By Bradley Lane
Starting with the massive cultural phenomenon of 2008’s Taken, modern film has been obsessed with revenge. A specific type of revenge found in films like John Wick, The Equalizer and Unknown where to truly feel whole after a loss the main character must hurt, kill or otherwise harm his assailants with reckless abandon. It is an uncritical type of emotional payoff that often feels lazy the way it refuses to engage the actual pain behind the protagonist’s actions. Enter Riders of Justice, a Danish film from last year that seeks to interrogate the emptiness of those straightforward revenge narratives.
Mads Mikkelsen stars as the grizzled emotionally distant Markus, who is serving overseas when he gets the call his wife died in a freak train accident. That is until he is approached by a team of disgruntled tech nerds who think that the train crash was no accident at all. Together the mismatched group of buffoonish nerds and a hardened veteran seek to avenge the wrongful deaths of those who died on the train. All the while, Markus must grieve the loss of his wife and try and be emotionally present for his grieving daughter who survived the train crash.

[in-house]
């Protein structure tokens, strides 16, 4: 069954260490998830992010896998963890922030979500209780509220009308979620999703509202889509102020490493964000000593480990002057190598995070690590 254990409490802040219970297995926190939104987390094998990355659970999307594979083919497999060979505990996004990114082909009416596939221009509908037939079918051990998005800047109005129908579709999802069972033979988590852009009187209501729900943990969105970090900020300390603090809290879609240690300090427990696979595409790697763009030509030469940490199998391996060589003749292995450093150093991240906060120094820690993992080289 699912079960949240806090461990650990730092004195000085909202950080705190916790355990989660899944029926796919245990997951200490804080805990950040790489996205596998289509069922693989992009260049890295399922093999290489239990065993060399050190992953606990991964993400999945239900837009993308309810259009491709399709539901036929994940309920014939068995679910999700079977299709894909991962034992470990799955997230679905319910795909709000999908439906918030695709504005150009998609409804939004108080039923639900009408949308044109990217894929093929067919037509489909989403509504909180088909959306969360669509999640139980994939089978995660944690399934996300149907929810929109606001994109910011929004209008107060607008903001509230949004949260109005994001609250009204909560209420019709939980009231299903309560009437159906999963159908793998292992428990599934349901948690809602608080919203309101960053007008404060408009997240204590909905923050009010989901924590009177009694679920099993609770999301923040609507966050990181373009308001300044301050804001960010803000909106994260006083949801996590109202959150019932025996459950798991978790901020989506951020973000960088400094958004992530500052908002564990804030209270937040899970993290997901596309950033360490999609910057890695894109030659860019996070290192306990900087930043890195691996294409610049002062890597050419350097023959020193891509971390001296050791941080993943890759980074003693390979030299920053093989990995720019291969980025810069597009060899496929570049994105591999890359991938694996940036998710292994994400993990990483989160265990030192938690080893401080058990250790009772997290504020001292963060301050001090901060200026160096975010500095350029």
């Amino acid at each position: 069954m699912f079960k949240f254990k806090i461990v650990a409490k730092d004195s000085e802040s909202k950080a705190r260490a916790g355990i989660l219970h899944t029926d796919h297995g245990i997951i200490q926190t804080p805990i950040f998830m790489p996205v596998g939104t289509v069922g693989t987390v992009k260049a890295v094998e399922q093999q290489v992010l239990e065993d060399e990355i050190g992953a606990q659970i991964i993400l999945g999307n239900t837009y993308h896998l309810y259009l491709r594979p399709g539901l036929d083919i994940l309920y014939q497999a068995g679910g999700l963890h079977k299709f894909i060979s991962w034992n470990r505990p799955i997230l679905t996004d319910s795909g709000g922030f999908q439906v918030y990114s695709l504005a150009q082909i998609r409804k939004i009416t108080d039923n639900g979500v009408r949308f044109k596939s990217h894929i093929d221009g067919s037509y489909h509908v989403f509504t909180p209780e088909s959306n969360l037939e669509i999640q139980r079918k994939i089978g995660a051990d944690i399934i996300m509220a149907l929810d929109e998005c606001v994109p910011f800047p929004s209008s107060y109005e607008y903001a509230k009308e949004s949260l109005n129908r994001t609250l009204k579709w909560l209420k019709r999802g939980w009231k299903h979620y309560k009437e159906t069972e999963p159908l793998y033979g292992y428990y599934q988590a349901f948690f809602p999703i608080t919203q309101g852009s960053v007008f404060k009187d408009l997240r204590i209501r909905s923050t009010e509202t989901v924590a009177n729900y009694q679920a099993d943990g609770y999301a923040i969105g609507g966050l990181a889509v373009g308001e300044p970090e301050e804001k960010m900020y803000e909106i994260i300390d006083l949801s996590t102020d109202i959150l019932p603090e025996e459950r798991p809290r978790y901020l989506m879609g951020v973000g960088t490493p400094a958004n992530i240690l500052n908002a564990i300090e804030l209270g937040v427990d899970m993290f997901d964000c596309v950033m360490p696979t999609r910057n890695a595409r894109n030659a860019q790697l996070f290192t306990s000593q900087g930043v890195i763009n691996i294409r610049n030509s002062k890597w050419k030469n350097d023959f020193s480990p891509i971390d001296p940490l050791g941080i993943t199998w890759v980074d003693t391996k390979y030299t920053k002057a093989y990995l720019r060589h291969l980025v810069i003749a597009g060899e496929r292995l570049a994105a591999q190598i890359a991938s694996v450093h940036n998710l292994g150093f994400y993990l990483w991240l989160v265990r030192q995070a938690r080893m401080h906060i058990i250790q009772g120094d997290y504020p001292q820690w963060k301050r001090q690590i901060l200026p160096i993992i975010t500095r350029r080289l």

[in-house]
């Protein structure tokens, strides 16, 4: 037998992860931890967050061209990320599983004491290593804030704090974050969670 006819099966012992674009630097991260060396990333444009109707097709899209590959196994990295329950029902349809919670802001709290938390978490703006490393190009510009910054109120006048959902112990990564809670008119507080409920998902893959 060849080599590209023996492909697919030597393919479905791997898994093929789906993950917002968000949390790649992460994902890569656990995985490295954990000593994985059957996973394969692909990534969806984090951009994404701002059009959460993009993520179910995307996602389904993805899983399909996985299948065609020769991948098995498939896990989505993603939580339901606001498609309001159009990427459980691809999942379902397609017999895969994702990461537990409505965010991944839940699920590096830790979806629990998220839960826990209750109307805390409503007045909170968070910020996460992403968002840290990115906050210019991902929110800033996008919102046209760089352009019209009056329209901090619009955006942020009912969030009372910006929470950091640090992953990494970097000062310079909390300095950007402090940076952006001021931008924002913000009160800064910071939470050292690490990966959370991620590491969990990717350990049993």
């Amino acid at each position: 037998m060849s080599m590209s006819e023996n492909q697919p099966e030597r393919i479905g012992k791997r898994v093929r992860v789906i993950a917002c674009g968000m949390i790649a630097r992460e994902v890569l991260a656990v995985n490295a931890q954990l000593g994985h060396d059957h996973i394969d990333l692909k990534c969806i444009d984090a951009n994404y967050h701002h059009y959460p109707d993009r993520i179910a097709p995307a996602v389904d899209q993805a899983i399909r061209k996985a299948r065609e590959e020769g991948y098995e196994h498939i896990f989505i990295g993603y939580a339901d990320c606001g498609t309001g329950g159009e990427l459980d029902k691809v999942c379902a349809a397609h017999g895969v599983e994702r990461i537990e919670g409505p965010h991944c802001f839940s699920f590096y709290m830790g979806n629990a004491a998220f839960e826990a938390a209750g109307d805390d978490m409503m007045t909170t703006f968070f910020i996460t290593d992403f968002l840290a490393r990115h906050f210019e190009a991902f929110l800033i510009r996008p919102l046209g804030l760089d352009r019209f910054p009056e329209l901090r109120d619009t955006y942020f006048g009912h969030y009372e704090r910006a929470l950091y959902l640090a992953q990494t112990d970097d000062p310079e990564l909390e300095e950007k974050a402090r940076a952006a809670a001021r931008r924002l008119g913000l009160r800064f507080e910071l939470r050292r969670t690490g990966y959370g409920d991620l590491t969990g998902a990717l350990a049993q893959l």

Riders of Justice is both idiosyncratic and very un-American in its approach to tone. It attempts to balance the weight of a serious drama with the excitement of an action-thriller, and the levity of a raunchy comedy, to middling affect. Despite my being a fan of international cinema for years now, I found the tone of the film a barrier for entry into my enjoyment of the film. The comedic elements worked for me only occasionally, but otherwise I found them very distracting from the emotional impact of the film.
Despite tonal issues with the film, the core of its story remained resonant with me. The exploration of Markus as fundamentally broken for needing to resort to violence as well as interrogating his emotional absence in his daughter’s grieving process was an obvious observation on these types of revenge films but was executed with grace and subtlety. Through these observations the film can thematically branch out into territory I didn’t expect like found family, the nature of coincidence and how humans try and make sense of a senseless world.
Despite having its issues, Riders of Justice is a welcome critique of the revenge film narrative structure that feels long overdue. It is currently able to stream on Hulu. – 3/5 stars